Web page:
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Pope Francis, Fratelli Tutti, and the universal destination of goods

In making the distinction between ownership and use, Pope Francis is hearkening back to St. Thomas Aquinas.

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In the wake of the publication of Pope Francis’ most recent encyclical letter Fratelli Tutti, there was a great deal of negative commentary regarding the pope’s attitude toward capitalism and private property. Many readers interpreted Francis to mean that the capitalist system is, in itself, exploitative and that the holding of private property is morally problematic.

Like most who write in a prophetic mode, Pope Francis is indeed given to strong and challenging language, and therefore, it is easy enough to understand how he excites opposition. But it is most important to read what he says with care and to interpret it within the context of the long tradition of Catholic social teaching.

First, in regard to capitalism, or what the Church prefers to call the “market economy,” the pope has this to say: “Business activity is essentially ‘a noble vocation, directed to producing wealth and improving our world’” (Fratelli Tutti, 123). He thereby distances himself from any ideology that would simply demonize capitalism, and clearly affirms that a morally praiseworthy economic arrangement is one that not only distributes wealth but creates it through entrepreneurship. Moreover, he argues, a certain self-interest, including the taking of profit, is not repugnant to the moral purpose of economic activity: “In God’s plan, each individual is called to promote his or her own development, and this includes finding the best economic and technological means of multiplying goods and increasing wealth” (123).

In making these observations, Francis stands firmly in the tradition of St. John Paul II, who saw the market economy as an arena for the exercise of human creativity, ingenuity, and courage, and who endeavored to draw ever more people into its dynamism. He also reiterates the teaching of the founder of the modern Catholic social tradition, the great Leo XIII, who, in Rerum Novarum, strenuously defended private property and, using a number of arguments, repudiated socialist economic arrangements. So I hope we can put to rest the silly canard that Pope Francis is an enemy of capitalism and a cheerleader for global socialism.

Now, without gainsaying any of this, we must, at the same time, point out that, like all of his papal predecessors in the social teaching tradition, without exception, Francis also recommends limits, both legal and moral, to the market economy. And in this context, he insists upon what classical Catholic theology refers to as the “universal destination of goods.” Here is how Francis states the idea in Fratelli Tutti: “The right to private property is always accompanied by the primary and prior principle of the subordination of all private property to the universal destination of the earth’s goods, and thus the right of all to their use” (123).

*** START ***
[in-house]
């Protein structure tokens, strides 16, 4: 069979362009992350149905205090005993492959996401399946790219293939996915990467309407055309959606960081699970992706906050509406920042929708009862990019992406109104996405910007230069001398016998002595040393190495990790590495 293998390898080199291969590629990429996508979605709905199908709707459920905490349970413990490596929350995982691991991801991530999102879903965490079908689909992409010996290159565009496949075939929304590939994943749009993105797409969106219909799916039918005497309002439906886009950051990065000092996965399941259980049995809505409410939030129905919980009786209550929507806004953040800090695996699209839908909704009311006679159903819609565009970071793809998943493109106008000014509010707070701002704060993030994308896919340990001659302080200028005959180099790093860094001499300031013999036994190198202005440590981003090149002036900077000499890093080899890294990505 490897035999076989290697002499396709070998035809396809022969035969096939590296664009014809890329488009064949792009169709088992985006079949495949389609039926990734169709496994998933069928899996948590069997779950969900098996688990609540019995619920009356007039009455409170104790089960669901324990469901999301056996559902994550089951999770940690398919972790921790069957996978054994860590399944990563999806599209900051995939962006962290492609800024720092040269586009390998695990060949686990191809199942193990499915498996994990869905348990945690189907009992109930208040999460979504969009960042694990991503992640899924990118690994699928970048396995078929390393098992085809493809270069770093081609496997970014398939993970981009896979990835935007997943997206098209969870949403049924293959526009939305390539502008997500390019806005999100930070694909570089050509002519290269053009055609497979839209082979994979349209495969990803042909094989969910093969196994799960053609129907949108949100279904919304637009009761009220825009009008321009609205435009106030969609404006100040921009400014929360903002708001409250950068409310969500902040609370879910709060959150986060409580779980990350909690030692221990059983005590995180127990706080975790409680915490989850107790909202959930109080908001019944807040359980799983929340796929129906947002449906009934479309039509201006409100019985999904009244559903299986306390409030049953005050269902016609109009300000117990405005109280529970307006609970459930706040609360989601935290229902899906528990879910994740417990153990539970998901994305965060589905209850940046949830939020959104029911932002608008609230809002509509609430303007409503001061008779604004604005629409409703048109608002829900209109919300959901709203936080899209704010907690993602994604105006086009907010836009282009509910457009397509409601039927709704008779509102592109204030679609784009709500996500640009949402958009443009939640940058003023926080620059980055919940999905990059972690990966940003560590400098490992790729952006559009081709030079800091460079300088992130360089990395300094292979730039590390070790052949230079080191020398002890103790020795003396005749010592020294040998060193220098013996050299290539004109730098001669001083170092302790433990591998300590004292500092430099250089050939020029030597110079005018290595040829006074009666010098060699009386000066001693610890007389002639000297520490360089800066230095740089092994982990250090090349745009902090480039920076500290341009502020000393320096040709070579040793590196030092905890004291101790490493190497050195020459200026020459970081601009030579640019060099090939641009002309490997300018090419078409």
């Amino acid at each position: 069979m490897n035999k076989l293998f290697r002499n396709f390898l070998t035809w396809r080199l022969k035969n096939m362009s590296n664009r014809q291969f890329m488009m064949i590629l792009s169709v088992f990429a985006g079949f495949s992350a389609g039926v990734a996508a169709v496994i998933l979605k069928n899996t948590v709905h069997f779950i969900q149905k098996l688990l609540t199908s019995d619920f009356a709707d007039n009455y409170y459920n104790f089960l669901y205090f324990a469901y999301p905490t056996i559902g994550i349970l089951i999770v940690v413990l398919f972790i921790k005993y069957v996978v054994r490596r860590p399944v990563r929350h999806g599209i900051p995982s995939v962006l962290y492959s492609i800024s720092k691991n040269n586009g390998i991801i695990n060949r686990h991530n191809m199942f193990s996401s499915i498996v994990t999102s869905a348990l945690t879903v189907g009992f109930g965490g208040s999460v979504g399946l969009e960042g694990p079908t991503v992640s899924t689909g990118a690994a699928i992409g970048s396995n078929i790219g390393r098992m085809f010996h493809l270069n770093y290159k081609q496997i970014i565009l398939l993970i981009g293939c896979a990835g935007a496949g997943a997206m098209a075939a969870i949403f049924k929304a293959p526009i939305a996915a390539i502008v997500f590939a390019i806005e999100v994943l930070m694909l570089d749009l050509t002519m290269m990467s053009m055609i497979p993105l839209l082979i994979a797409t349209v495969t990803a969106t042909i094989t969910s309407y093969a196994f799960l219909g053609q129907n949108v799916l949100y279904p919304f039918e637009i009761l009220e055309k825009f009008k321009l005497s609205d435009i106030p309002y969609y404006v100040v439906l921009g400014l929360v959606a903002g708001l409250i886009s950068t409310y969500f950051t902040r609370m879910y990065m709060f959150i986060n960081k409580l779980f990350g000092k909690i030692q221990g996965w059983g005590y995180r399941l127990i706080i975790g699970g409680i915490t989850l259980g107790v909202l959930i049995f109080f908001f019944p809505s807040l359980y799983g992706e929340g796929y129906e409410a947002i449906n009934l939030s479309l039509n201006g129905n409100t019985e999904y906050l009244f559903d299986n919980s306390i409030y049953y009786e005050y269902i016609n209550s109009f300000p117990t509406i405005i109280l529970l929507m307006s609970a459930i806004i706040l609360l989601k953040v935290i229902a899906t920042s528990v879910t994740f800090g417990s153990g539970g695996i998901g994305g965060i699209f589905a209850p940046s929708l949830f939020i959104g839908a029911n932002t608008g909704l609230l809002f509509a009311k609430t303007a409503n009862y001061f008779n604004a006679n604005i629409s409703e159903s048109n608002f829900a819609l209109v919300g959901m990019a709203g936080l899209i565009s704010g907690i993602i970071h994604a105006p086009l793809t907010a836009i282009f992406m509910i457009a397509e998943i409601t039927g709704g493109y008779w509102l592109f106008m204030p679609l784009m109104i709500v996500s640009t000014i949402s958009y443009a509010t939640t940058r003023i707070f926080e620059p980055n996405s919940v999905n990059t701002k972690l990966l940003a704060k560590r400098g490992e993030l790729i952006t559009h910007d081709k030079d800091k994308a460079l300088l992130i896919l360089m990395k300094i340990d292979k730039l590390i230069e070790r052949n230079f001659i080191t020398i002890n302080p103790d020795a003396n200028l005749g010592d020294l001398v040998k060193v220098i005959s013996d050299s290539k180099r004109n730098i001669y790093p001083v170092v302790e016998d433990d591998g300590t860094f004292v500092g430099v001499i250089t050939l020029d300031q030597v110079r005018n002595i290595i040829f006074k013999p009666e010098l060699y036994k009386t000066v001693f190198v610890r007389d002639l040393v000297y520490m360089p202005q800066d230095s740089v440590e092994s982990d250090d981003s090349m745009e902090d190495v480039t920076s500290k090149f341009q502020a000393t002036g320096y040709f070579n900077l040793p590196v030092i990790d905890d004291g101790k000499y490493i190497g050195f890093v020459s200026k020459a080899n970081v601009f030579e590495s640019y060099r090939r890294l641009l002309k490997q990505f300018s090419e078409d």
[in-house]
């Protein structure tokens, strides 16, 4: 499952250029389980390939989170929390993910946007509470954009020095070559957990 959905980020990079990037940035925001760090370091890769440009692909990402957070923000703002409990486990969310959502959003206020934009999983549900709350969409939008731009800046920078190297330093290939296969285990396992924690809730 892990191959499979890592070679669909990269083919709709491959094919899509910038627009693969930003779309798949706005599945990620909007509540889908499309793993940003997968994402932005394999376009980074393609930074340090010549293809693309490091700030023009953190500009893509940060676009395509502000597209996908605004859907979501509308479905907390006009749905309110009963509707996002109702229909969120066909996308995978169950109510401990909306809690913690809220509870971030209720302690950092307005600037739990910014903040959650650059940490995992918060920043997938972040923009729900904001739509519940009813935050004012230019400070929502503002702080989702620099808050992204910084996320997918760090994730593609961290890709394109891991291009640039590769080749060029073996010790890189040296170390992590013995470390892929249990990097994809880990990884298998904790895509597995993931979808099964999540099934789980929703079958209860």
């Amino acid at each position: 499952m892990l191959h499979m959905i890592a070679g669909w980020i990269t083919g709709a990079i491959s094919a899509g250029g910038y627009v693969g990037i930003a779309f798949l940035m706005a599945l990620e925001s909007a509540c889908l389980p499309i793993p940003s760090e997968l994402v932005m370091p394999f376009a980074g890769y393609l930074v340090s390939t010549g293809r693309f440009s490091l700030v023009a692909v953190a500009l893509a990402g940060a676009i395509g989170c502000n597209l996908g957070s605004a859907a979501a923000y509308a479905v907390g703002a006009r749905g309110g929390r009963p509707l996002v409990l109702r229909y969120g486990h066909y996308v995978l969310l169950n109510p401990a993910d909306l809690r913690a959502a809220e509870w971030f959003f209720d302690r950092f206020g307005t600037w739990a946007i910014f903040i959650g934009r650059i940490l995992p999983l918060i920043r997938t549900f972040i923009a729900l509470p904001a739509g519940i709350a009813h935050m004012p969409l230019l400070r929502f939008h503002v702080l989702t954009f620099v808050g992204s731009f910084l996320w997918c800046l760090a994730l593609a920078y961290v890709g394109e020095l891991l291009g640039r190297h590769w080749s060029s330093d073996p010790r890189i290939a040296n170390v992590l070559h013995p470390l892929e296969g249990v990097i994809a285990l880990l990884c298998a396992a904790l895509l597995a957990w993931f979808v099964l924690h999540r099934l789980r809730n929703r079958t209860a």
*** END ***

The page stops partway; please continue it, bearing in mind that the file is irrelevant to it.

In making the distinction between ownership and use, Pope Francis is hearkening back to St. Thomas Aquinas, who made the relevant distinction in question 66 of the secunda secundae of the Summa theologiae. For a variety of reasons, St. Thomas argues, people have the right to “procure and dispense” the goods of the world and hence to hold them as “property.” But in regard to the use of what they legitimately own, they must always keep the general welfare first in mind: “On this respect man ought to possess external things, not as his own, but as common, so that, to wit, he is ready to communicate them to others in their need.”

Now, in regard to this distinction, Thomas himself was the inheritor of an older tradition, stretching back to the Church Fathers. Pope Francis quotes St. John Chrysostom as follows: “Not to share our wealth with the poor is to rob them and take away their livelihood.  The riches we possess are not our own, but theirs as well.” And he cites St. Gregory the Great in the same vein: “When we provide the needy with their basic needs, we are giving them what belongs to them, not to us.”

The simplest way to grasp the distinction between ownership and use is to imagine the scenario of a starving man coming to the door of your house late at night and asking for sustenance. Though you are in your own home, which you legitimately own, and behind a door that you have understandably locked against intruders, you would nevertheless be morally obligated to give away some of your property to the beggar in such desperate need. In short, private property is a right, but not an “inviolable” right—if by that we mean without qualification or conditions—and saying so is not tantamount to advocating socialism.